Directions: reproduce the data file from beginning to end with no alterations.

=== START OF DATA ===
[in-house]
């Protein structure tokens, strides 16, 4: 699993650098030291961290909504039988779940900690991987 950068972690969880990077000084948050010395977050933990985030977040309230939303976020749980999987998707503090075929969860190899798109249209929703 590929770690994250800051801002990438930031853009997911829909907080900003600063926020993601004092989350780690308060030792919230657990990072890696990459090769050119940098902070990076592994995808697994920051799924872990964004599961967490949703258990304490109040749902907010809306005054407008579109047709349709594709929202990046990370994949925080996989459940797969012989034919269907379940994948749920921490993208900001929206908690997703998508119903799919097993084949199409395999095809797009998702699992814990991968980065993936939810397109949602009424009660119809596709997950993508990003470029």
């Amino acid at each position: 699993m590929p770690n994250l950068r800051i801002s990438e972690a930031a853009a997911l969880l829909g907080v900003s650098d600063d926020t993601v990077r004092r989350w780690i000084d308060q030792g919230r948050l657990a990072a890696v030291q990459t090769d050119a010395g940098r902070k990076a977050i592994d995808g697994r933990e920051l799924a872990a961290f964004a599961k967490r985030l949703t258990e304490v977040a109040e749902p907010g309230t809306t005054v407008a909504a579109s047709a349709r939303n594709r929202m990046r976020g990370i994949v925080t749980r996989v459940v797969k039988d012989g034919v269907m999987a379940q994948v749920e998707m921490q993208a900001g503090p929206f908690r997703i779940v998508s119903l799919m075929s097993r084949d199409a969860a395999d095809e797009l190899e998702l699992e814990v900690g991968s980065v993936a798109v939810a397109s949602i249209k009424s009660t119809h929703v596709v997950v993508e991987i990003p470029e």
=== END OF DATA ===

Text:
[in-house]
């Protein structure tokens, strides 16, 4: 699993650098030291961290909504039988779940900690991987 950068972690969880990077000084948050010395977050933990985030977040309230939303976020749980999987998707503090075929969860190899798109249209929703 590929770690994250800051801002990438930031853009997911829909907080900003600063926020993601004092989350780690308060030792919230657990990072890696990459090769050119940098902070990076592994995808697994920051799924872990964004599961967490949703258990304490109040749902907010809306005054407008579109047709349709594709929202990046990370994949925080996989459940797969012989034919269907379940994948749920921490993208900001929206908690997703998508119903799919097993084949199409395999095809797009998702699992814990991968980065993936939810397109949602009424009660119809596709997950993508990003470029």
């Amino acid at each position: 699993m590929p770690n994250l950068r800051i801002s990438e972690a930031a853009a997911l969880l829909g907080v900003s650098d600063d926020t993601v990077r004092r989350w780690i000084d308060q030792g919230r948050l657990a990072a890696v030291q990459t090769d050119a010395g940098r902070k990076a977050i592994d995808g697994r933990e920051l799924a872990a961290f964004a599961k967490r985030l949703t258990e304490v977040a109040e749902p907010g309230t809306t005054v407008a909504a579109s047709a349709r939303n594709r929202m990046r976020g990370i994949v925080t749980r996989v459940v797969k039988d012989g034919v269907m999987a379940q994948v749920e998707m921490q993208a900001g503090p929206f908690r997703i779940v998508s119903l799919m075929s097993r084949d199409a969860a395999d095809e797009l190899e998702l699992e814990v900690g991968s980065v993936a798109v939810a397109s949602i249209k009424s009660t119809h929703v596709v997950v993508e991987i990003p470029e």